United States District Court, S.D. Ohio, Western Division, Dayton
M. Rose District Judge.
DECISION AND ORDER DENYING MOTION FOR STAY
MICHAEL R. MERZ UNITED STATES MAGISTRATE JUDGE.
habeas corpus case, brought pro se by Petitioner Brian
Henley, is before the Court on Petitioner's Motion to
Stay pending exhaustion of state court remedies (ECF No. 8).
case was filed in December 2017 to challenge a 2004
conviction in the Montgomery County Court of Common Pleas on
four counts of rape, one count of kidnapping, two counts of
felonious assault, and one count of attempted felonious
assault (Petition, ECF No. 1, PageID 1). Upon initial review,
the Magistrate Judge found “that it does not plainly
appear from the face of the Petition and any exhibits
attached thereto that the Petitioner is not entitled to
relief in this Court, ” and ordered the State to file a
return of writ and the state court record (ECF No. 6, PageID
37). The time within which the State was ordered to make
these filings has not yet expired, so this Court does not
have the full state court record before it.
Henley's Motion recites that he has filed a complaint in
mandamus against The Honorable Dennis J. Langer, Judge of the
Common Pleas Court, to compel Judge Langer to issue a final
appealable order in the criminal case because, Henley
alleges, the judgment issued in 2004 consists of multiple
documents, in violation of the so-called “one
document” rule announced in State v. Baker,
119 Ohio St.3d 197 (2008).
begins by restating the well-settled rule that the
intermediate court of appeal of Ohio only have jurisdiction
to review orders that are final and appealable. Id.
at ¶ 6, citing § 3(B)(2), Article IV, of the Ohio
Constitution and Ohio Revised Code § 2505.02.
Baker clarified the meaning of that statute and Ohio
R. Crim. P. 32(C) by stating:
We now hold that a judgment of conviction is a final
appealable order under R.C. 2505.02 when it sets forth (1)
the guilty plea, the jury verdict, or the finding of the
court upon which the conviction is based; (2) the sentence;
(3) the signature of the judge; and (4) entry on the journal
by the clerk of court. Simply stated, a defendant is entitled
to appeal an order that sets forth the manner of conviction
and the sentence.
Id. at ¶ 18.
of the docket for State v. Henley, No.
04CR01953. shows a termination entry by Judge Langer
on November 3, 2004, which was amended November 24, 2004. An
amended termination entry was filed October 27, 2016, from
which an appeal was taken to the Second District Court of
Appeals. Another amended termination entry was filed July 18,
2017. Most recently in August 2017 Judge Langer denied a
motion for a revised sentencing entry. Search of the
Montgomery County Clerk of Court's database reveals no case
bearing the number recited by Petitioner, 27780. The only
case in the Second District shown as open is case no. CA
027326 which shows a notice of appeal from the Common Pleas
Court on November 4, 2016, from the October 27, 2016, amended
judgment. On July 14, 2017, the Second District granted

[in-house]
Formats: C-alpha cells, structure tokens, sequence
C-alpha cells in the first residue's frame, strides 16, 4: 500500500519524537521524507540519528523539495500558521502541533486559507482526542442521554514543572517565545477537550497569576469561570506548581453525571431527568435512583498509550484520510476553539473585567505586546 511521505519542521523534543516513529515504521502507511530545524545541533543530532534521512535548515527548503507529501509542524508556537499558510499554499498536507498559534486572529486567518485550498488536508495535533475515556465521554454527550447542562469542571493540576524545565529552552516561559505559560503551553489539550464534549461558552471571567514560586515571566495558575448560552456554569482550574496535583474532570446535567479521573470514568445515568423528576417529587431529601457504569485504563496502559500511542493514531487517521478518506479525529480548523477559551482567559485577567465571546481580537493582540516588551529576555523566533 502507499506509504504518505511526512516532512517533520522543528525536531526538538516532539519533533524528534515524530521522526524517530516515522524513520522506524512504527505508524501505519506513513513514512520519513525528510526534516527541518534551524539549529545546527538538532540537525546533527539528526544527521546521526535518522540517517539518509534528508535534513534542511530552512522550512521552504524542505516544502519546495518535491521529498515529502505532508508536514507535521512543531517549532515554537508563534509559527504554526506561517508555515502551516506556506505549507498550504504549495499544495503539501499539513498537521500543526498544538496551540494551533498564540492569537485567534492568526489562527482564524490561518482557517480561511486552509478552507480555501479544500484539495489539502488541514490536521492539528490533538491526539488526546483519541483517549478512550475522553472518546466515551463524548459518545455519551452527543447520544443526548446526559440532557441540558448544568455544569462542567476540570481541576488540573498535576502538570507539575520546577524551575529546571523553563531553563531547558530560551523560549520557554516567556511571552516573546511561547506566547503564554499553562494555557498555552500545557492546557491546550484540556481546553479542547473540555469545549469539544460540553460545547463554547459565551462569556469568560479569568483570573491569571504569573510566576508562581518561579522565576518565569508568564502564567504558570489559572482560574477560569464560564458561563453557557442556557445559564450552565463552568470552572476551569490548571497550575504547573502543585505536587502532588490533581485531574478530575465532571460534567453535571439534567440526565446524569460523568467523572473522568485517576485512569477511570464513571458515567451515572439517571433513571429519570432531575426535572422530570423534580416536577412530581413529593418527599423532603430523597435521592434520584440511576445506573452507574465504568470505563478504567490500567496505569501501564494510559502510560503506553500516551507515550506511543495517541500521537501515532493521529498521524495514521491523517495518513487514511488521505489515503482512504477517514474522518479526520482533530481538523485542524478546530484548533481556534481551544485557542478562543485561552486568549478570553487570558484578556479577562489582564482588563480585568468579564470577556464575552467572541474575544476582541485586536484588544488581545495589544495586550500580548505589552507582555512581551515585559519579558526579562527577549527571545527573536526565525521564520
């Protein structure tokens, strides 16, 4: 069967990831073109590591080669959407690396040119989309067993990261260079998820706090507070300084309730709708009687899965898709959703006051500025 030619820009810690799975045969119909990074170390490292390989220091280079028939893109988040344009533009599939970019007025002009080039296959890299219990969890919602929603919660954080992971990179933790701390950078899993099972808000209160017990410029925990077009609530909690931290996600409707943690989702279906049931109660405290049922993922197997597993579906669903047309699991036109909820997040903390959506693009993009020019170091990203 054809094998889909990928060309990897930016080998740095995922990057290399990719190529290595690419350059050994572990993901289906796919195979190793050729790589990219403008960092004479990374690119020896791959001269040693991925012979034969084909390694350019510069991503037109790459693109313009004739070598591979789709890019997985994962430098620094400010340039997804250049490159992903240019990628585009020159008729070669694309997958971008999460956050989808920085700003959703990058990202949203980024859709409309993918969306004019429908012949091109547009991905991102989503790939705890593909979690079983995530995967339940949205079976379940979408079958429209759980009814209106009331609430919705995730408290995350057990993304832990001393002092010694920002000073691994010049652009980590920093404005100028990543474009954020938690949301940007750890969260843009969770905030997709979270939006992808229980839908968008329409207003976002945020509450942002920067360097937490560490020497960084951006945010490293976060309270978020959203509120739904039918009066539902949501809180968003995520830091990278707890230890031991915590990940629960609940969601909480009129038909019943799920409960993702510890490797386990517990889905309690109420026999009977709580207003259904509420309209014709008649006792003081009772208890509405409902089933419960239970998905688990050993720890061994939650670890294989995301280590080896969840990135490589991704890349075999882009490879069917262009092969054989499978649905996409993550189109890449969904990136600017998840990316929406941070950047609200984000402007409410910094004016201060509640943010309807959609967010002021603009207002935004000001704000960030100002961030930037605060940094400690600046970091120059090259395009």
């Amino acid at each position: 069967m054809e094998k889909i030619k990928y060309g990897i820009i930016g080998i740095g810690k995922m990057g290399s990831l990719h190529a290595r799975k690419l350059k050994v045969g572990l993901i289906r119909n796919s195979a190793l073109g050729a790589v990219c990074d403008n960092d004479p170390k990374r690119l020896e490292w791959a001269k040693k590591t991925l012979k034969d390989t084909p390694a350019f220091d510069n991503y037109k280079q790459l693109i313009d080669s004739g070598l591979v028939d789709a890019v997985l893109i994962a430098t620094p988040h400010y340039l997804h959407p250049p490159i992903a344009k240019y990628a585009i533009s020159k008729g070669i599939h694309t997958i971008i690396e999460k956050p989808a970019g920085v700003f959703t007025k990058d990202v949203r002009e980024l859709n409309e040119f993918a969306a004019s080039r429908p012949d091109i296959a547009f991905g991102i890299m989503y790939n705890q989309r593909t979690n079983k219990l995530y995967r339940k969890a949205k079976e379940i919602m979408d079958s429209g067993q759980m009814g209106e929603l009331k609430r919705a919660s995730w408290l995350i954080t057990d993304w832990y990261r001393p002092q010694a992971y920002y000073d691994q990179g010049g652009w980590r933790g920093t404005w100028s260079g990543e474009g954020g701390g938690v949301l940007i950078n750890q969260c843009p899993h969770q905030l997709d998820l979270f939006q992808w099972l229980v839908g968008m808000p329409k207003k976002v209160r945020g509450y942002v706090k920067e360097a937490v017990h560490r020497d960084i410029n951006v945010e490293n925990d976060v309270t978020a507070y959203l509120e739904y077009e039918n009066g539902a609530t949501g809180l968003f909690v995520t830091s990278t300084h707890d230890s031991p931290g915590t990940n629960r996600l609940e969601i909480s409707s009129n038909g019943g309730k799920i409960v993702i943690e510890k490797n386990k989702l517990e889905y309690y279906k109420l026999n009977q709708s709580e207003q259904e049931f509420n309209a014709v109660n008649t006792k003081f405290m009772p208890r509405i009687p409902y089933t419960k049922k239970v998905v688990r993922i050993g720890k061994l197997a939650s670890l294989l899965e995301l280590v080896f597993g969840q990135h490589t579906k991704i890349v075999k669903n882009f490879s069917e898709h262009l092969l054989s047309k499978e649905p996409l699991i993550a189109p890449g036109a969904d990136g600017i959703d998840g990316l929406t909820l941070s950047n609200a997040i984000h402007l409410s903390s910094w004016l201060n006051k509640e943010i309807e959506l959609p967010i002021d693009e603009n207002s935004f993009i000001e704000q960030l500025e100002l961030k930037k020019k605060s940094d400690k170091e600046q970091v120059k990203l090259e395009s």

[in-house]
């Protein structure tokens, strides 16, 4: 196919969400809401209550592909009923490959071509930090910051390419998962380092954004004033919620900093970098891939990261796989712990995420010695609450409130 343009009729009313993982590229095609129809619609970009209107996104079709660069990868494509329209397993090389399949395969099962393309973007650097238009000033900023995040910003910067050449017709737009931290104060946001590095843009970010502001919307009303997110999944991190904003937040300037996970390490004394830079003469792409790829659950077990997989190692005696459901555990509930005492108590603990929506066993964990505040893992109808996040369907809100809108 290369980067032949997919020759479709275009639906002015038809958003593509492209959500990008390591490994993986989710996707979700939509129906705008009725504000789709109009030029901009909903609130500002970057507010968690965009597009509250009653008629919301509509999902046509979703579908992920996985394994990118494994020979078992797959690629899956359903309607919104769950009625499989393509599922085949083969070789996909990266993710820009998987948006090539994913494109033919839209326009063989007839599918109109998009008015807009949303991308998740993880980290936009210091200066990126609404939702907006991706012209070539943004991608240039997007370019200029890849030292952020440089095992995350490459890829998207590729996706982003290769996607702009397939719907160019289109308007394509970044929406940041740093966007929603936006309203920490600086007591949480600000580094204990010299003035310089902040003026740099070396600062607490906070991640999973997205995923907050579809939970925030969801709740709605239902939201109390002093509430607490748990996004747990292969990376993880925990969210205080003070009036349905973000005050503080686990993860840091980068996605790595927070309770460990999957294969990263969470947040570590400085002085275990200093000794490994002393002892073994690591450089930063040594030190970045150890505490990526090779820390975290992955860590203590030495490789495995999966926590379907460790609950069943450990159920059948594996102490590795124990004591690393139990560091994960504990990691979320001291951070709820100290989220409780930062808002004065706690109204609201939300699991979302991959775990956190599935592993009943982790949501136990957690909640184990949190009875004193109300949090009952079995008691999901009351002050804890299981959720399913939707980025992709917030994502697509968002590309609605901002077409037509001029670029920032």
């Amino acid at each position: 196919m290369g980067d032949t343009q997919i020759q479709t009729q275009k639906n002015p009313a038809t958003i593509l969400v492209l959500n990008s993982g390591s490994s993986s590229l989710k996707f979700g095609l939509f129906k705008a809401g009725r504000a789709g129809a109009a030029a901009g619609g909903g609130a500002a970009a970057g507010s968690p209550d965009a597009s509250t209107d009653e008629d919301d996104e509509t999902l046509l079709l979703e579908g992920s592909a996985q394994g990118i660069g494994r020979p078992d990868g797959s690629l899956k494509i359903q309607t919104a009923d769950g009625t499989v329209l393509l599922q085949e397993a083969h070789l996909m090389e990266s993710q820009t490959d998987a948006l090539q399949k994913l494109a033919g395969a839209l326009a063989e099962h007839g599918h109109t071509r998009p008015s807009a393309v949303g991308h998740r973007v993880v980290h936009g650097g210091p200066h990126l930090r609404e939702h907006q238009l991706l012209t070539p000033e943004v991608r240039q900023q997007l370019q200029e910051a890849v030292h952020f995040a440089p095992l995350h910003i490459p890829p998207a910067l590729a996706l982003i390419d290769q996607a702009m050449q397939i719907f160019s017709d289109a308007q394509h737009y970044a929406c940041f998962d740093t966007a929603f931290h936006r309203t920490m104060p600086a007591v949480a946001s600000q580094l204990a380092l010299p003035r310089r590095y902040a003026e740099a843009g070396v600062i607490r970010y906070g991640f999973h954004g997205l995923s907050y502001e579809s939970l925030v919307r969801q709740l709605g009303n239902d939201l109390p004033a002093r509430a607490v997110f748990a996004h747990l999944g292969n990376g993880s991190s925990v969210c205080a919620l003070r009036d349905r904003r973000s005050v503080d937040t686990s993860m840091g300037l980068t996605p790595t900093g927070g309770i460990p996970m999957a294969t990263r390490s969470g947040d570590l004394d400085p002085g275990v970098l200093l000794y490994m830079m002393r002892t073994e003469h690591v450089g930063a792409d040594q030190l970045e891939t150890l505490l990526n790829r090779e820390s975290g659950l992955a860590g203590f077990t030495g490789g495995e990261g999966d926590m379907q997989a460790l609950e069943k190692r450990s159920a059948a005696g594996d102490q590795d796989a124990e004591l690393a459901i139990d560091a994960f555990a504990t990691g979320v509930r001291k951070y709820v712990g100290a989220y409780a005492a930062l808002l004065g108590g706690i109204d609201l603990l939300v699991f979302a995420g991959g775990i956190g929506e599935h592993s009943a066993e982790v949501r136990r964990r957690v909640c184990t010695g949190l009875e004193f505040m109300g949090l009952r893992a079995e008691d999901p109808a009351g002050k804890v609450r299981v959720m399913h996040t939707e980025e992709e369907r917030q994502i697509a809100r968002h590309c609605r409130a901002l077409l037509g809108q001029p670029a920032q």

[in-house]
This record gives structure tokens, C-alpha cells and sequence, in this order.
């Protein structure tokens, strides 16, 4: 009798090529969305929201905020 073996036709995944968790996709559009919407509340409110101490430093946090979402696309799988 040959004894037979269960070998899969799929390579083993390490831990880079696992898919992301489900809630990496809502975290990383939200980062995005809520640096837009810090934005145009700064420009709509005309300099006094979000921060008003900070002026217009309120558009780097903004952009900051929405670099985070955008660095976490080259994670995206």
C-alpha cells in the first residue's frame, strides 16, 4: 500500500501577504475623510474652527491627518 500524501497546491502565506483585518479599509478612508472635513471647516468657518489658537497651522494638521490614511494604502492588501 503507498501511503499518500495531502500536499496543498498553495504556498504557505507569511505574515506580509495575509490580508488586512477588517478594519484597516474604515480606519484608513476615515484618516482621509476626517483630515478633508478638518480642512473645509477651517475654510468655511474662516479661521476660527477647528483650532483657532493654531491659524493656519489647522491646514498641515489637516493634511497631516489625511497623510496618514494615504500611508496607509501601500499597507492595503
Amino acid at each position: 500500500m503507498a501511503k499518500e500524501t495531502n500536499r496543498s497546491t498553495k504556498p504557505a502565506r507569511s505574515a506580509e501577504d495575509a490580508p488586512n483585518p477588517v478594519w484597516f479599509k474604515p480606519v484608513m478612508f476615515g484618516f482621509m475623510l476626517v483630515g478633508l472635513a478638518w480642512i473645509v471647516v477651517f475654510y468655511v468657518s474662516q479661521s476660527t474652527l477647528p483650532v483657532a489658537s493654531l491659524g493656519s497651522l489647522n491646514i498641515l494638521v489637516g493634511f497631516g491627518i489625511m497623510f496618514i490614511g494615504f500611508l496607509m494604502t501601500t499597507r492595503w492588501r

relief on Henley's first assignment of error, vacating
post-release control on the first five counts of conviction,
but denied relief on the remaining eight assignments.
State v. Henley, 2017 Ohio App. LEXIS 2899
(2nd Dist. Jul. 14, 2017), appellate jurisdiction
declined, 151 Ohio St.3d 1428 (2017).
courts have authority to grant stays in habeas corpus cases
to permit exhaustion of state court remedies in consideration
of the AEDPA's preference for state court initial
resolution of claims. However, in recognizing that authority,
the Supreme Court held:
[S]tay and abeyance should be available only in limited
circumstances. Because granting a stay effectively excuses a
petitioner's failure to present his claims first to the
state courts, stay and abeyance is only appropriate when the
district court determines there was good cause for the
petitioner's failure to exhaust his claims first in state
court. Moreover, even if a petitioner had good cause for that
failure, the district court would abuse its discretion if it
were to grant him a stay when his unexhausted claims are
plainly meritless. Cf. 28 U.S.C. § 2254(b)(2) ("An
application for a writ of habeas corpus may be denied on the
merits, notwithstanding the failure of the applicant to
exhaust the remedies available in the courts of the
State"). . . .
On the other hand, it likely would be an abuse of discretion
for a district court to deny a stay and to dismiss a mixed
petition if the petitioner had good cause for his failure to
exhaust, his unexhausted claims are potentially meritorious,
and there is no indication that the petitioner engaged in
intentionally dilatory litigation tactics.
Rhines v. Weber, 544 U.S. 269, 277-278 (2005).
“Staying a federal habeas petition frustrates
AEDPA's objective of encouraging finality by allowing a
petitioner to delay the resolution of federal
proceedings.” Id. at 277.
Henley has not shown good cause for a stay of these
proceedings. He has not attached a copy of his complaint for
mandamus or otherwise made a showing that he is at all likely
to succeed on that complaint. That is, he has not shown that
Judge Langer has a duty to issue a new judgment entry and it
is entirely possible that the Second District will deny